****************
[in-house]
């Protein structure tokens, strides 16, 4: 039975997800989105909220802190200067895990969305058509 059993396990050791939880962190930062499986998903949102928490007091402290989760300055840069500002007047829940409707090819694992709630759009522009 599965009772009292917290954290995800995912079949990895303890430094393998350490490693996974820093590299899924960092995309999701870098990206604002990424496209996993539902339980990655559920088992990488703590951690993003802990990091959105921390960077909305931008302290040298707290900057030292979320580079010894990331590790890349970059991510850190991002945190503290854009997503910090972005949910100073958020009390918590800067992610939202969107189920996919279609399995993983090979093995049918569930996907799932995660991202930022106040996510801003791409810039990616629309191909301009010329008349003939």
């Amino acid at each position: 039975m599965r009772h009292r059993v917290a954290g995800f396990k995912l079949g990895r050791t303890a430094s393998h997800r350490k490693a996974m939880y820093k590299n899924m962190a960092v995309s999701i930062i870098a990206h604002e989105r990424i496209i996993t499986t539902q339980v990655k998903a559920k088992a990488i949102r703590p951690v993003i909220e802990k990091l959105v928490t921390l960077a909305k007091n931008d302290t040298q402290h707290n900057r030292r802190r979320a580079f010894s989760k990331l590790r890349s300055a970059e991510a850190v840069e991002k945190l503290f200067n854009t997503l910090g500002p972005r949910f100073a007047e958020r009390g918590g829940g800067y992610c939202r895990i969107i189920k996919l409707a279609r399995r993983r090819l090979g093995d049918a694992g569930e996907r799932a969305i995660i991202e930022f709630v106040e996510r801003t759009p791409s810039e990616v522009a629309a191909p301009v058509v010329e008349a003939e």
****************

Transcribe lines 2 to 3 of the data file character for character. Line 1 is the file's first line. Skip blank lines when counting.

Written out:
């Protein structure tokens, strides 16, 4: 039975997800989105909220802190200067895990969305058509 059993396990050791939880962190930062499986998903949102928490007091402290989760300055840069500002007047829940409707090819694992709630759009522009 599965009772009292917290954290995800995912079949990895303890430094393998350490490693996974820093590299899924960092995309999701870098990206604002990424496209996993539902339980990655559920088992990488703590951690993003802990990091959105921390960077909305931008302290040298707290900057030292979320580079010894990331590790890349970059991510850190991002945190503290854009997503910090972005949910100073958020009390918590800067992610939202969107189920996919279609399995993983090979093995049918569930996907799932995660991202930022106040996510801003791409810039990616629309191909301009010329008349003939």
């Amino acid at each position: 039975m599965r009772h009292r059993v917290a954290g995800f396990k995912l079949g990895r050791t303890a430094s393998h997800r350490k490693a996974m939880y820093k590299n899924m962190a960092v995309s999701i930062i870098a990206h604002e989105r990424i496209i996993t499986t539902q339980v990655k998903a559920k088992a990488i949102r703590p951690v993003i909220e802990k990091l959105v928490t921390l960077a909305k007091n931008d302290t040298q402290h707290n900057r030292r802190r979320a580079f010894s989760k990331l590790r890349s300055a970059e991510a850190v840069e991002k945190l503290f200067n854009t997503l910090g500002p972005r949910f100073a007047e958020r009390g918590g829940g800067y992610c939202r895990i969107i189920k996919l409707a279609r399995r993983r090819l090979g093995d049918a694992g569930e996907r799932a969305i995660i991202e930022f709630v106040e996510r801003t759009p791409s810039e990616v522009a629309a191909p301009v058509v010329e008349a003939e």